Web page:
Sexuality, Schism... Or Is It All About Power?
I lament over the fractioning that occurs over issues of sexuality. To be sure: Sexuality is important. People are important. Standards of leadership are important. But on the list of biblical priorities, sexuality seems to be fairly low. Taking the scriptures literally, money is mentioned more than any other topic - by leaps and bounds. It's amazing to me how some will cheer you on when you're preaching, writing, and taking action about matters sexual, being conservative or progressive, but will castigate and call you meddling and manipulative if you dare to talk to people about money and their use/misuse of it. We are - at best - guilty of inconsistency in our interpretation of scripture.
Where sexuality in the UMC is concerned, more specifically in the United States, the bottom line is this: we are in an intradenominational squabble that most folks outside of the denomination (1) don't know about, and more to the point, (2) don't care about. Even more damning, this is an issue that is, at least publicly, dominated by clergy. Our stance and our current conflict on sexuality - in general - isn't bringing people in or driving people away; if a stance mattered, the Episcopal Church and the Southern Baptist Church would be growing in the U.S. But neither are. Again, people do matter, and we are not reaching people - regardless of how they feel about sexuality. That's a failure to make disciples. That's a ROOT cause of denominational decline. Should we be concerned solely about numbers? Well, I'd say principles will get you only so far - anyone know how many Shakers are left?
Failure to make disciples, more than anything else, has us in the state we presently find ourselves, and until we take that seriously, we are going to be in trouble - and more importantly, we are going to fail at our stated mission: to make disciples of Jesus Christ for the transformation of the world. We can't transform the world if we aren't generative enough to carry on the mission.
So forgive my pragmatism, but to let this bring us down as a denomination means that we really suck, and are just plain self-centered and individualistic... the original American sin. Is it about interpretation or biblical hermeneutic? I am dubious: we Americans and American churches are as selective about our biblical interpretation as we are about where we shop. While many will bark about lust (one of the "seven deadly sins,"), few bark about gluttony (another one of the Deadly Seven). When is the last time someone wanted to file a complaint on all the pot-luck dinner participants for eating too much, or being obese? We seem to be selective about what sins we want prosecuted and which other sins are "acceptable." There's also that little incident about Jesus turning the water into wine, AFTER the party had been well underway. What was Jesus thinking?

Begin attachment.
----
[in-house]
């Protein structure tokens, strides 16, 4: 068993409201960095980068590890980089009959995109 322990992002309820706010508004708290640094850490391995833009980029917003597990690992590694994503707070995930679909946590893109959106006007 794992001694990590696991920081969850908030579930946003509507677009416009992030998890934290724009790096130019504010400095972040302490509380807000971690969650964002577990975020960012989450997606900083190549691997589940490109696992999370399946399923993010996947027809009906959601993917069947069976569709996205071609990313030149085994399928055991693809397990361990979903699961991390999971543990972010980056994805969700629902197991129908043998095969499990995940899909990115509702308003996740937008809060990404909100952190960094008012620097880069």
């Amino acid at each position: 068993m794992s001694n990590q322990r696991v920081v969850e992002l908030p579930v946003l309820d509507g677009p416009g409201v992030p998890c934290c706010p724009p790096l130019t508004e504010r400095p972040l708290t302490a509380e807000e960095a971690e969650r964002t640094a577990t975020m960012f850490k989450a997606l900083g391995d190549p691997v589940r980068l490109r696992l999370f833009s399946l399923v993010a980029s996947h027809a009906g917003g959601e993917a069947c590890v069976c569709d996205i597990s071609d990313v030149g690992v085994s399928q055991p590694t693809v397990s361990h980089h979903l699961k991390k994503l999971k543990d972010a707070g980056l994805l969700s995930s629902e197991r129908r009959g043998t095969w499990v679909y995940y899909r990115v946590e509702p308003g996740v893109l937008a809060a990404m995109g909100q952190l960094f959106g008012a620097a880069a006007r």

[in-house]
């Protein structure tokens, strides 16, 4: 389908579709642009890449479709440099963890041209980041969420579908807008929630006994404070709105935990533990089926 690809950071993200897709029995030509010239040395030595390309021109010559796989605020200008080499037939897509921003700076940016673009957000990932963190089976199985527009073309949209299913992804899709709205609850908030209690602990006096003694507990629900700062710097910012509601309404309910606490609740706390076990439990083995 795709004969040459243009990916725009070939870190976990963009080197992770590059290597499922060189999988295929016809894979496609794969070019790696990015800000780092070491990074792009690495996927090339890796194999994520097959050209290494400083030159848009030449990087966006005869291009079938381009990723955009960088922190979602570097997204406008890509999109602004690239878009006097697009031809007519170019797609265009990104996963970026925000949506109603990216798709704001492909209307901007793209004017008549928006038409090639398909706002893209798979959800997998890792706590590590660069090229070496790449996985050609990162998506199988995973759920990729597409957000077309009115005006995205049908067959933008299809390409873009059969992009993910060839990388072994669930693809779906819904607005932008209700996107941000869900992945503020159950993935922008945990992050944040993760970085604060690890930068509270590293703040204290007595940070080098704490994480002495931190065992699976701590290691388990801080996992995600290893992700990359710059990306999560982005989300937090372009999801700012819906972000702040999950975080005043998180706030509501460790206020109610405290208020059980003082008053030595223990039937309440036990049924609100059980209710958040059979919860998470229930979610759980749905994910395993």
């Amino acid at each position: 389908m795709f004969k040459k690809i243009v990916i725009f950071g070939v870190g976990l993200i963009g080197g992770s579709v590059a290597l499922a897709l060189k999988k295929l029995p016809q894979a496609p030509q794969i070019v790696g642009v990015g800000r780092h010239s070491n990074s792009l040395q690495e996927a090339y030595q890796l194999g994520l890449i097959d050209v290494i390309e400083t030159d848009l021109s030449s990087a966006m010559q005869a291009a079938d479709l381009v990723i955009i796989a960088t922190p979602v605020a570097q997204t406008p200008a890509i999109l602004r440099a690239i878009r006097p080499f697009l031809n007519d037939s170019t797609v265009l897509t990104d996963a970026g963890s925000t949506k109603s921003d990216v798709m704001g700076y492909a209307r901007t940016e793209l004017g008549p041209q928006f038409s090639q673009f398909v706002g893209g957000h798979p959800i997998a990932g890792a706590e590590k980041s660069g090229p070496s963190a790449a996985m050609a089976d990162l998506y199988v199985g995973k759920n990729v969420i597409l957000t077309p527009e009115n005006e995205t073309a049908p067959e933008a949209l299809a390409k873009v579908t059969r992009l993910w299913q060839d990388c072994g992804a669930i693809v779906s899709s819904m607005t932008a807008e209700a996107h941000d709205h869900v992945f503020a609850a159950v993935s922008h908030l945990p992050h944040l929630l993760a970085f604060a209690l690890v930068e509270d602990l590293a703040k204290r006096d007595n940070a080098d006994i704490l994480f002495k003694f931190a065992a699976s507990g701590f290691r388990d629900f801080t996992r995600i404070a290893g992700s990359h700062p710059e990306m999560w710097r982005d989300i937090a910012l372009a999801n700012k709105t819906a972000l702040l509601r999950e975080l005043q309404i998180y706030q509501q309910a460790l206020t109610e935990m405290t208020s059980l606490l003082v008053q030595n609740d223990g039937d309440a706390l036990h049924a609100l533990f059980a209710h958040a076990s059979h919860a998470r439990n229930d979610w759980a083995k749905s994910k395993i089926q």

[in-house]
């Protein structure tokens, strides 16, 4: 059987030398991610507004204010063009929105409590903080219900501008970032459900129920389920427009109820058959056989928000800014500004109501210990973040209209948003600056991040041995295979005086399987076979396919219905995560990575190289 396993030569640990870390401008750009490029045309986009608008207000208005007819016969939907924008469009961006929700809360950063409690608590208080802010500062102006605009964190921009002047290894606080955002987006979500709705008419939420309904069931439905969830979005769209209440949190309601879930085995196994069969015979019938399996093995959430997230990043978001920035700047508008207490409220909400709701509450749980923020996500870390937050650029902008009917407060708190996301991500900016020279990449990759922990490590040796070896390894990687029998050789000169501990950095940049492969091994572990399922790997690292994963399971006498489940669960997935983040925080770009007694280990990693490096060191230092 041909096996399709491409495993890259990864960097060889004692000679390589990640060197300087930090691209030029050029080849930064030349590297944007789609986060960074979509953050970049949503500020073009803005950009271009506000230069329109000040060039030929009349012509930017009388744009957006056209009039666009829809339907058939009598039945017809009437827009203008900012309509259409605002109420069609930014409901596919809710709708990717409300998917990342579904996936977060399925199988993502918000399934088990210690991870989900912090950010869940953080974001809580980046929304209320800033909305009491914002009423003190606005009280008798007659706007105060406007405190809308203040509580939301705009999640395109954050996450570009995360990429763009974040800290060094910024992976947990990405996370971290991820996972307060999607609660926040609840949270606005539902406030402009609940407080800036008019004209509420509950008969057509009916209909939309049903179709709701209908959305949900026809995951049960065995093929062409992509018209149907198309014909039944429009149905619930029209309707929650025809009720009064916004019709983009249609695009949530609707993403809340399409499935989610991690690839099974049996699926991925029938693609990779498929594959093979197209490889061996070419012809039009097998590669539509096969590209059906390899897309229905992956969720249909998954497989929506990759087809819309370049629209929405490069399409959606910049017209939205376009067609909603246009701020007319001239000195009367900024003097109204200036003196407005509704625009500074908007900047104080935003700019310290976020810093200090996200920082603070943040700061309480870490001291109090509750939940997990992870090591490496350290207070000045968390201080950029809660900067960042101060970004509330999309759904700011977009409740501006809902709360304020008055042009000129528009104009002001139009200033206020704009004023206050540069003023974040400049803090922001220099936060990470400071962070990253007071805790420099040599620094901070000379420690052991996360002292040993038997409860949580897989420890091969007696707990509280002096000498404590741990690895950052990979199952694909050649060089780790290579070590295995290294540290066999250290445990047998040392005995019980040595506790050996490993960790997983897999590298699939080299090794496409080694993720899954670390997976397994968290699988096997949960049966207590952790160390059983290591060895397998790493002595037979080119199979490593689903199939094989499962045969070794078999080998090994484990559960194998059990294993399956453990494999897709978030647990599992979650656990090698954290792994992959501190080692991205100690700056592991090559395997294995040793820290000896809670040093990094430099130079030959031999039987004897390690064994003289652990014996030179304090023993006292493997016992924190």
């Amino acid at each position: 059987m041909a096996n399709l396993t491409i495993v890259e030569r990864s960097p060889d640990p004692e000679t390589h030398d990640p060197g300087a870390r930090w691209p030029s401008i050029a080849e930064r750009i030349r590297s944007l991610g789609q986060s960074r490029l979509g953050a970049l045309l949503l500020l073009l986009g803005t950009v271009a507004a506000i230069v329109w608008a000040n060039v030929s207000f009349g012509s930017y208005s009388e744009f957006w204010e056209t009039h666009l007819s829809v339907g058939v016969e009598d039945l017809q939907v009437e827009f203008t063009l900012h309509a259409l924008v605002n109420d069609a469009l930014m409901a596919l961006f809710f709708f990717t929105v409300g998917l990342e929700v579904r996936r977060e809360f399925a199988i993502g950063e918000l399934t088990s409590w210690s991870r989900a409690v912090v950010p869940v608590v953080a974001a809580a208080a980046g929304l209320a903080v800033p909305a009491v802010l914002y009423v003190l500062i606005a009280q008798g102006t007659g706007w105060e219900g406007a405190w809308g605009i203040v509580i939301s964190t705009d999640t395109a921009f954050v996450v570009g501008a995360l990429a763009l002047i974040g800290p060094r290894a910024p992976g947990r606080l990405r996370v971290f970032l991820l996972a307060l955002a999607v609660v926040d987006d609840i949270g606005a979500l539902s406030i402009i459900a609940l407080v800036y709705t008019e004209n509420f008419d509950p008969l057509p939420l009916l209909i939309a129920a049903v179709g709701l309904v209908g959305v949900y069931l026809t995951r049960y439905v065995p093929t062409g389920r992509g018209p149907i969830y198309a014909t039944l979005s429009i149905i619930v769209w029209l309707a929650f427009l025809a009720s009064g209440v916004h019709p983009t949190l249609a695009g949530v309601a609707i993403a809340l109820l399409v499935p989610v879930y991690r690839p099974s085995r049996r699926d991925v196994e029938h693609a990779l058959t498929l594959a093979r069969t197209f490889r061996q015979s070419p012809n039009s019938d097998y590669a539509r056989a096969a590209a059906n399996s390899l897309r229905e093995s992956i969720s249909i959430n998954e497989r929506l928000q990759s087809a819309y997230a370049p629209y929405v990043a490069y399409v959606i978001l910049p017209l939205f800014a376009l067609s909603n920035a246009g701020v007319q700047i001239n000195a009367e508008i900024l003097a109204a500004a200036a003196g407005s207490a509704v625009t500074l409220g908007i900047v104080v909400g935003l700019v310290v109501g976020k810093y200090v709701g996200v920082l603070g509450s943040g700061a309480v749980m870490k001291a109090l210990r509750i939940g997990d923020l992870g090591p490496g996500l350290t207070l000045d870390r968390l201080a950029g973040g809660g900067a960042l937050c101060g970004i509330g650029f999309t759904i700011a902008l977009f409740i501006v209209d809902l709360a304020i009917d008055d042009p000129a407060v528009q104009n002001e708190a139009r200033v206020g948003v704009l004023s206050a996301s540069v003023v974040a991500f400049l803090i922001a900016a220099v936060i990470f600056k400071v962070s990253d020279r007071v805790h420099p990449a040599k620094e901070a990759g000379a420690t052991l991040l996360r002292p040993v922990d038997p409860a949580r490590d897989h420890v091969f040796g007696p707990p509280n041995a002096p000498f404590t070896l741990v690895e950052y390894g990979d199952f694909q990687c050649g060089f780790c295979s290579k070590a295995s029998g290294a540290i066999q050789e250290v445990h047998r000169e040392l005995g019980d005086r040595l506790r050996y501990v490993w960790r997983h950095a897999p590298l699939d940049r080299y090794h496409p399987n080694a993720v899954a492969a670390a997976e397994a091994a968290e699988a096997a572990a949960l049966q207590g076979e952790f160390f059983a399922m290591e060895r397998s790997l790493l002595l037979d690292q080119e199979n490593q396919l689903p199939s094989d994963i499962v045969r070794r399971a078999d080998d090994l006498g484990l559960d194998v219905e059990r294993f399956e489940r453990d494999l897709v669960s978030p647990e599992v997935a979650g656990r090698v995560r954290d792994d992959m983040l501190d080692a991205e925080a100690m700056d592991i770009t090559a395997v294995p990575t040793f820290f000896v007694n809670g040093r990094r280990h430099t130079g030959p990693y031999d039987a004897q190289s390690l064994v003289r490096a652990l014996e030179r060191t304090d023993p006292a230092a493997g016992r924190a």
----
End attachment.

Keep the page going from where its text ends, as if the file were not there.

Progressive-minded churches can and should minister to and make progressive-minded disciples. Conservative-minded churches can and should minister to and make conservative-minded disciples. As well as everyone in between. Such has been the case throughout Christian history, and no one communion or denomination has always found unity in attitude and belief. The point is, we should be making disciples, not intradenominational war. The Reformation is turning out to be an experiment that continues to fail. Rarely will a community of faith agree on EVERYTHING.
Catholics and Southern Baptists have among them those who think women should be ordained - but they remain Catholic or Southern Baptist. United Methodists have those among them who think rebaptism is okay or infant baptism shouldn't be practiced - but they remain United Methodist. John Wesley ("The Arminian") and George Whitefield ("The Calvinist") fought like a cat and a dog: "The great day will discover why the Lord permits dear Mr. Wesley and me to be of a different way of thinking," Whitefield once said.
On the other hand, Luther wanted to ditch indulgences but keep confession, yet Lutherans ditched both. Wesley didn't intend to start a denomination, but here we are... even though we are (in my opinion) back to what Wesley tried to reform. We Christians can be a fickle and argumentative bunch.
Yet Wesley and Whitefield still managed to be rebel Anglicans together. Isn't that what we Methodists really are? Rebels? Rebels can still keep the faith and stay in love with each other - IF that outweighs the need to live in a binary existence where "we" are right and "they" are wrong. Progressives and conservatives have some atoning to do in our denomination for their behaviors. So do folks in the middle.
Unfortunately, what we DO seem to be able to do well is: schism, split, or have a Reformation... or two or three (hence Luther, Calvin, Zwingli, and -gasp- even Wesley). From Wesley's sermon, On Schism:
The wrap-up of his sermon is the most inspiring:
11. Happy is he that attains the character of a peace-maker in the Church of God. Why should not you labor after this? Be not content, not to stir up strife; but do all that in you lies, to prevent or quench the very first spark of it. Indeed it is far easier to prevent the flame from breaking out, than to quench it afterwards. However, be not afraid to attempt even this: The God of peace is on your side. He will give you acceptable words, and will send them to the heart of the hearers. Noli diffidere: Noli discedere, says a pious man: Fac quod in te est; et Deus aderit bonce tuce voluntuti: "Do not distrust Him that has all power, that has the hearts of all men in his hand. Do what in thee lies, and Good will be present, and bring thy good desires to good effect." Never be weary of well-doing. In due time thou shalt reap if thou faint not.
(And no, that doesn't mean you have to go join an association, movement, or caucus).